Recognize the limitations of political approaches. No nation is giving up the advantages that operating in cyberspace affords them in a military or intelligence context. “Norms” are a double-edged sword; if you expect others to adhere to them, you are obliged to do the same. Now re-read the first sentence. What we may want to accomplish politically and what the Internet as-designed will allow are two different things. Aspiring Achesons and Kennans that improve their understanding of the technology that underpins cyberspace will develop approaches more likely to produce positive, achievable results.

The Next 10 Years

If history is any
indication, we are a few short months away from the release of another set of
policy recommendations that will encompass most of the ideas put forth
previously. It will almost certainly contain nothing novel, but it will be
received with a great deal of sound and fury, repeated over again annually, signifying

Forward progress in
cybersecurity is entirely dependent upon the will of political leadership.
Understandably blood, not bytes, takes precedence in governmental affairs, but
our willingness to be so casual about something we claim to be a priority
suggests that cybersecurity is not the issue we in cybersecurity think
it is. That is a fair point: stealing credit card numbers, social security
numbers, medical files, even taking over one’s entire identity does not equate
to death.

But the fact of the
matter is that, by and large, we only learn from death. Nothing is really a
problem until the body count is high enough, at which point it comes a national
imperative. One need only remember their last trip to the airport to realize
that this is not hyperbole. Cybersecurity is one field where we have a rare
opportunity to bring about meaningful change before we have to hold a memorial service
for those we lost.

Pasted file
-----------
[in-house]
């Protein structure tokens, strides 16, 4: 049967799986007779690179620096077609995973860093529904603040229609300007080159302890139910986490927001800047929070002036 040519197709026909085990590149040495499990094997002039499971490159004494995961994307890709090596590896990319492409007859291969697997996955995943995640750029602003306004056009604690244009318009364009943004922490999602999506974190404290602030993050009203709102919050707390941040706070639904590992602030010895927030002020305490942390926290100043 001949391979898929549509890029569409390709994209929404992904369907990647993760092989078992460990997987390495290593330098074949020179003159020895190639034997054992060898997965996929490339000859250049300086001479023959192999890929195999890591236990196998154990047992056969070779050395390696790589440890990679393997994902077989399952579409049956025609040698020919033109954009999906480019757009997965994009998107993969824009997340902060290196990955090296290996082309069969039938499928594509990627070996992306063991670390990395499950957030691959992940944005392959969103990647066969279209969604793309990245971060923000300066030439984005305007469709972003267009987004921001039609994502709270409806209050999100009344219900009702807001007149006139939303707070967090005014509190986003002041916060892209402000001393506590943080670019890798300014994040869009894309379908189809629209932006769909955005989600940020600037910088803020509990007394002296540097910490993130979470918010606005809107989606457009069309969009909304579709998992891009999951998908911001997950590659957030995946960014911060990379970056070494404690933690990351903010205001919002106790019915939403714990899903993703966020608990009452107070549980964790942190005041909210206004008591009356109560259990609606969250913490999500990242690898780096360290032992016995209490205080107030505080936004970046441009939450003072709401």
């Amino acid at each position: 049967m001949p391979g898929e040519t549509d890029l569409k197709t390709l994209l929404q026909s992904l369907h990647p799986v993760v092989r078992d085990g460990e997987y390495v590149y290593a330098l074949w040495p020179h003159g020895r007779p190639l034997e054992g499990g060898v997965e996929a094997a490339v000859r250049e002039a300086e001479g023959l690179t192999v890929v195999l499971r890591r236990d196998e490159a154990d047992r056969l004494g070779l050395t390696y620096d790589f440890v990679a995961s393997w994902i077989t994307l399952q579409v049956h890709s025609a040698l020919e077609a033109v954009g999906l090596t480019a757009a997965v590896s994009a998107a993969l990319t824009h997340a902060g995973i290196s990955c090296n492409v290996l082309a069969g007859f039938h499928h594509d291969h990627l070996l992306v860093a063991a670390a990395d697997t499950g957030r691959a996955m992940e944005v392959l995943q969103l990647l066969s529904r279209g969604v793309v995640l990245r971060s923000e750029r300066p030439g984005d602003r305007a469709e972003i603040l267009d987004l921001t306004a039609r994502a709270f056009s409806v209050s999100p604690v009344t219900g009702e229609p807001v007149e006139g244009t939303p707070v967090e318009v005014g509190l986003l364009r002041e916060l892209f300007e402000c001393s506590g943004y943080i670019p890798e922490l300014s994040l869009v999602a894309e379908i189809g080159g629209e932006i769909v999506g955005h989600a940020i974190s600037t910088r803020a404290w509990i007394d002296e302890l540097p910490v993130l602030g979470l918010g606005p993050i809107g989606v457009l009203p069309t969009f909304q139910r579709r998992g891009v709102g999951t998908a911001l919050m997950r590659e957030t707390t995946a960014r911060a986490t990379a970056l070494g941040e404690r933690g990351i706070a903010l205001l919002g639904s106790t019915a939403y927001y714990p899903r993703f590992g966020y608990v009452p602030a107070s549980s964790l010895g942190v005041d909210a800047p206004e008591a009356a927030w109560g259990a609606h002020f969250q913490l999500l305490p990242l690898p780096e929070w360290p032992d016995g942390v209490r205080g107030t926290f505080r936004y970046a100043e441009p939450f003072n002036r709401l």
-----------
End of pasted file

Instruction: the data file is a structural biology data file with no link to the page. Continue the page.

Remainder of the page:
Better security is a
three-legged stool: You need to identify the problem, you need to devise a
solution, and you need to measure the effectiveness of that solution. What has
impact stays, what does not goes back to the drawing board. For 21 years we
have been reinforcing two of those legs and wondering why we are still falling
over. Repeating the same mantra while continuing to plug random boxes into a
global network is the cyberspace equivalent of “thoughts and prayers.”

This is not a call to
declare a war on cyber insecurity, if for no other reason than the wars on
drugs and poverty have not exactly produced ideal results. It is a declaration
that if something is worth doing then we should do it properly or reprioritize
accordingly. To the extent that cybersecurity practitioners have been crying
“wolf” for the past few decades, mea culpa, but it is worth remembering
that eventually the wolf shows up.































We are, effectively, at the mercy of private security companies who choose to
publish reports on the findings they extract from the cases they are called
upon to support. While informative, such reports capture the details of a
fraction of a percentage of the total number of cases worldwide.




CxO at Senrio, Kyrus Tech, Carbon Black, Syndis. Former soldier and intelligence officer.

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Michael Tanji

Michael Tanji

CxO at Senrio, Kyrus Tech, Carbon Black, Syndis. Former soldier and intelligence officer.